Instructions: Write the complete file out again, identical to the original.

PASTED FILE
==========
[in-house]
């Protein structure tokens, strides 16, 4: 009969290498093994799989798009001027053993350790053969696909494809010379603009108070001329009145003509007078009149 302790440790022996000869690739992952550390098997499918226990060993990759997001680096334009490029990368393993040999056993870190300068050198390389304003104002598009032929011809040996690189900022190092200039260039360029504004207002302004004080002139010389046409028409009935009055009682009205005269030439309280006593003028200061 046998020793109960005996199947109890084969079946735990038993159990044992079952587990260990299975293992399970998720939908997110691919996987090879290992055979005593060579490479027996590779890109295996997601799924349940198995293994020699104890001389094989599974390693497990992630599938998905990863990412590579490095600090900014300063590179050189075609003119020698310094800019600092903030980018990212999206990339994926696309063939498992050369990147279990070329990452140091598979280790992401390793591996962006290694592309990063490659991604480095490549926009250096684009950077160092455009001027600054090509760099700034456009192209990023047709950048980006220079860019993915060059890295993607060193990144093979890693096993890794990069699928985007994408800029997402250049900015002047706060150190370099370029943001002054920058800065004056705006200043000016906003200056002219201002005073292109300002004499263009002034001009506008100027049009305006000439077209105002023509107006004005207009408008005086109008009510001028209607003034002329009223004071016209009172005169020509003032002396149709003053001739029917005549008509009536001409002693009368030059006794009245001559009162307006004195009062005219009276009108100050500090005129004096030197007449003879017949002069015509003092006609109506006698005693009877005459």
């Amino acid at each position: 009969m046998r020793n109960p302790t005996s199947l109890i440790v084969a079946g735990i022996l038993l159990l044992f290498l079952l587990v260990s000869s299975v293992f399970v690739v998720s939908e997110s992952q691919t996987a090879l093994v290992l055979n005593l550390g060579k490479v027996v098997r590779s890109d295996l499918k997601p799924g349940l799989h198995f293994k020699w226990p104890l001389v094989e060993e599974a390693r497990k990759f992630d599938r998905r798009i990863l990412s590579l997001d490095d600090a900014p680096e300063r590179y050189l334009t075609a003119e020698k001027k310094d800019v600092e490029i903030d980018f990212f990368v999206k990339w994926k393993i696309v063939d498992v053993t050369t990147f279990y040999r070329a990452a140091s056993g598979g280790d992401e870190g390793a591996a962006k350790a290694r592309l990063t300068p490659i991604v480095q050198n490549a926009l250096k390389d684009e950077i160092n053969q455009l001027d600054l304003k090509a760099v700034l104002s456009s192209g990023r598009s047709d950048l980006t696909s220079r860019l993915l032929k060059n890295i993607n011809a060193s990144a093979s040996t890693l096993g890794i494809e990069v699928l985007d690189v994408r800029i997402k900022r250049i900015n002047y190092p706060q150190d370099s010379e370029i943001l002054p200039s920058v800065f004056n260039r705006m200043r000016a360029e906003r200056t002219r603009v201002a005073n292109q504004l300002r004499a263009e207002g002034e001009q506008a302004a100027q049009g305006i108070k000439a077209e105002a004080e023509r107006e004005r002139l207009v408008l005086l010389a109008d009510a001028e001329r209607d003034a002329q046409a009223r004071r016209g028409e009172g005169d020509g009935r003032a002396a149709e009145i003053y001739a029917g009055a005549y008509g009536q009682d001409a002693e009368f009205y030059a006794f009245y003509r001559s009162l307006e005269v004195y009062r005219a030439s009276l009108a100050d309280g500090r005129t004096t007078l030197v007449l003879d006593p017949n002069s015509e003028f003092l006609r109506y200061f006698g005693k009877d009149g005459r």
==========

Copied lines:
[in-house]
């Protein structure tokens, strides 16, 4: 009969290498093994799989798009001027053993350790053969696909494809010379603009108070001329009145003509007078009149 302790440790022996000869690739992952550390098997499918226990060993990759997001680096334009490029990368393993040999056993870190300068050198390389304003104002598009032929011809040996690189900022190092200039260039360029504004207002302004004080002139010389046409028409009935009055009682009205005269030439309280006593003028200061 046998020793109960005996199947109890084969079946735990038993159990044992079952587990260990299975293992399970998720939908997110691919996987090879290992055979005593060579490479027996590779890109295996997601799924349940198995293994020699104890001389094989599974390693497990992630599938998905990863990412590579490095600090900014300063590179050189075609003119020698310094800019600092903030980018990212999206990339994926696309063939498992050369990147279990070329990452140091598979280790992401390793591996962006290694592309990063490659991604480095490549926009250096684009950077160092455009001027600054090509760099700034456009192209990023047709950048980006220079860019993915060059890295993607060193990144093979890693096993890794990069699928985007994408800029997402250049900015002047706060150190370099370029943001002054920058800065004056705006200043000016906003200056002219201002005073292109300002004499263009002034001009506008100027049009305006000439077209105002023509107006004005207009408008005086109008009510001028209607003034002329009223004071016209009172005169020509003032002396149709003053001739029917005549008509009536001409002693009368030059006794009245001559009162307006004195009062005219009276009108100050500090005129004096030197007449003879017949002069015509003092006609109506006698005693009877005459």
């Amino acid at each position: 009969m046998r020793n109960p302790t005996s199947l109890i440790v084969a079946g735990i022996l038993l159990l044992f290498l079952l587990v260990s000869s299975v293992f399970v690739v998720s939908e997110s992952q691919t996987a090879l093994v290992l055979n005593l550390g060579k490479v027996v098997r590779s890109d295996l499918k997601p799924g349940l799989h198995f293994k020699w226990p104890l001389v094989e060993e599974a390693r497990k990759f992630d599938r998905r798009i990863l990412s590579l997001d490095d600090a900014p680096e300063r590179y050189l334009t075609a003119e020698k001027k310094d800019v600092e490029i903030d980018f990212f990368v999206k990339w994926k393993i696309v063939d498992v053993t050369t990147f279990y040999r070329a990452a140091s056993g598979g280790d992401e870190g390793a591996a962006k350790a290694r592309l990063t300068p490659i991604v480095q050198n490549a926009l250096k390389d684009e950077i160092n053969q455009l001027d600054l304003k090509a760099v700034l104002s456009s192209g990023r598009s047709d950048l980006t696909s220079r860019l993915l032929k060059n890295i993607n011809a060193s990144a093979s040996t890693l096993g890794i494809e990069v699928l985007d690189v994408r800029i997402k900022r250049i900015n002047y190092p706060q150190d370099s010379e370029i943001l002054p200039s920058v800065f004056n260039r705006m200043r000016a360029e906003r200056t002219r603009v201002a005073n292109q504004l300002r004499a263009e207002g002034e001009q506008a302004a100027q049009g305006i108070k000439a077209e105002a004080e023509r107006e004005r002139l207009v408008l005086l010389a109008d009510a001028e001329r209607d003034a002329q046409a009223r004071r016209g028409e009172g005169d020509g009935r003032a002396a149709e009145i003053y001739a029917g009055a005549y008509g009536q009682d001409a002693e009368f009205y030059a006794f009245y003509r001559s009162l307006e005269v004195y009062r005219a030439s009276l009108a100050d309280g500090r005129t004096t007078l030197v007449l003879d006593p017949n002069s015509e003028f003092l006609r109506y200061f006698g005693k009877d009149g005459r």